One of the biggest hits of 1982 had a long, arduous journey to the top of the charts and could have easily disappeared into near-complete obscurity. “I Love Rock ‘n’ Roll” was originally written and recorded by the British rock band the Arrows, in 1975. They were responding directly to the Rolling Stones track “It’s Only Rock ‘n’ Roll (But I Like it),” which was a hit on the radio at the time. “I know they didn’t really mean it in a derogatory way,” explained Jake Hooker, the Arrows’ guitarist. “It minimized what I thought about rock ‘n’ roll. My gut reaction on first hearing it was, ‘What do you mean it’s only rock ‘n’ roll but you like it? I love rock ‘n’ roll!’ And it sort of snowballed from there.” The group thought they had a great song, but their producer, Mickie Most, disagreed. He had them record it themselves while he took a lunch break, meaning the original version was somewhat shoddy. The eventually re-recorded it for use on a weekly television show starring the band. Joan Jett caught that program while killing time in her hotel room one night when on tour with her band the Runaways. She grabbed a copy of the single and started advocating that the Runaways should cover it. The group even worked up a take on the song for their 1977 U.K. tour, but the other members of the Runaways weren’t nearly as enamored so it got dropped from the set list. Years later, when Jett was launching a solo career, the song cycled up again, in part because Hooker was urging her to take another crack at it, still convinced “I Love Rock ‘n’ Roll” was a hit that simply hadn’t happened yet. When Hooker heard the version that Jett recorded with her backing band the Blackhearts, he was convinced the song;s destiny has arrived. “That’s exactly the way I always dreamed it would be,” he said. “The minutes I heard it, I had no doubts. I knew it was going to #1.” This time, Hooker was correct. “I Love Rock ‘n’ Roll,” the major label debut single from Joan Jett & the Blackhearts, did reach the pinnacle position on the Billboard chart, and it stayed there for a might seven weeks, getting knocked from the perch by arguably the least rock ‘n’ roll song to top the charts that year. Over the years, Jett has betrayed some mixed emotions about the prominent place “I Love Rock ‘n’ Roll” has in her career — she opted against playing it as part of the short set that commemorated her induction into the Rock and Roll Hall of Fame, for instance — but she conceded to Mojo magazine that coming to terms with it was a step she had to take. “I think most people who love some kind of rock ‘n’ roll can relate to it,” said Jett. “Everyone knows a song that just makes them feel amazing and want to jump up and down. I quickly realized, ‘This song is gonna follow you, so you’re either gonna let it bother you, or you gotta make peace with it, and feel blessed that you were involved with something that touched so many people.'”
Music performers typically start as music fans. And sometimes, the fan discoveries they once made can carry over to their later work. Before Peter Buck gained global renown as the lead guitarist for R.E.M., he earned his rent money as a clerk at Wuxtry Records, in Athens, Georgia. Of course, a side effect of earning dollars at a place where one is mightily enticed by the merchandise is that fair amount of every paycheck might be funneled right back into the register. Buck regularly raided the bins of vintage 45s. It was there that he found “Sugar on a Sunday,” a 1969 single by the Houston band The Clique that made it into the Billboard Top 40. More significantly, the B-side was a song called “Superman.” Years later, when R.E.M. was working on songs for their fourth album, Lifes Rich Pageant, the idea of knocking out a cover of “Superman” came up, with all expecting it would serve as their own B-side at some point. Singer Michael Stipe was less taken with the song than his bandmates, so he ceded lead vocal duties to bassist Mike Mills. The finished version, though, provoked a widespread change of mind. Instead of filler on a future 7-inch, “Superman” was chosen to close the new R.E.M. album, the first non-original to grace one of the band’s full-length releases. It also served as the second single from the 1986 album. The song was fairly straightforward in most respects, but R.E.M. remained true to form by aided a cryptic bit to puzzle over. The tracks opens with a tumble of barely discernible Japanese. Supposedly taken from a Godzilla toy with a pull-string that triggers recorded messages, the phrases at the start roughly translate to: “This is a special news report. Godzilla has been sighted in Tokyo Bay. The attack on it by the Self-Defense Force has been useless. He is heading towards the city. Aaaaaaaaagh!”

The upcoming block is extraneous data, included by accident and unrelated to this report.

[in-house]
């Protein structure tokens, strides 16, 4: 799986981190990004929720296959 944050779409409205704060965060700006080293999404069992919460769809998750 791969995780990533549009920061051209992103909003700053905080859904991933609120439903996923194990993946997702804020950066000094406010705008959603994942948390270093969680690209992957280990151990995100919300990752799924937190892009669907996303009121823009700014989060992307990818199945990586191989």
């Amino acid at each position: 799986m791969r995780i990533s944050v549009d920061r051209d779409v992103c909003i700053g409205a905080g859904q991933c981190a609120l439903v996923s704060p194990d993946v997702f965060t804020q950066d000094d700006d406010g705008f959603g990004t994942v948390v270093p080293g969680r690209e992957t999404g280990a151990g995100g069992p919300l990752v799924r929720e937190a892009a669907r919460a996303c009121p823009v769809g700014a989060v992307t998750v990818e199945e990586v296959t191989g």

“There’s more of a feeling of place on this record, a sense of home and a sense that we’re not there,” Peter Buck said of Fables of the Reconstruction, the third album from R.E.M., released in 1985. That sense of displacement is arguably at its most explicit in “Can’t Get There From Here,” which was also the album’s first single. It was also notable because the band known for their yearning jangle tried out a more bold, bounding sound, complete with bleating horns. “It’s like a tongue-in-cheek tribute to Ray Charles and James Brown and all the other great Georgia music giants,” Buck said of the song. Given the abundance of influences that fed the creation of the song, it’s appropriate that Michael Stipe tried to channel a whole slew of them. “I was thinking of sounding like Mahalia Jackson,” he explained. “I tried to do as many different voices on the album as possible. On ‘Can’t Get There From Here,’ I can pick out five different voices.” One of those is the voice of Louis Armstrong, though its not found in Stipe’s singing. Instead, that was the prompt he gave to the horn players to explain the withering blast of sound he wanted at the end of the song.
As we go along, I’ll build a YouTube playlist of all the songs in the countdown.
The hyperlinks associated with each numeric entry lead directly to the individual song on the playlist. All images nicked from Discogs.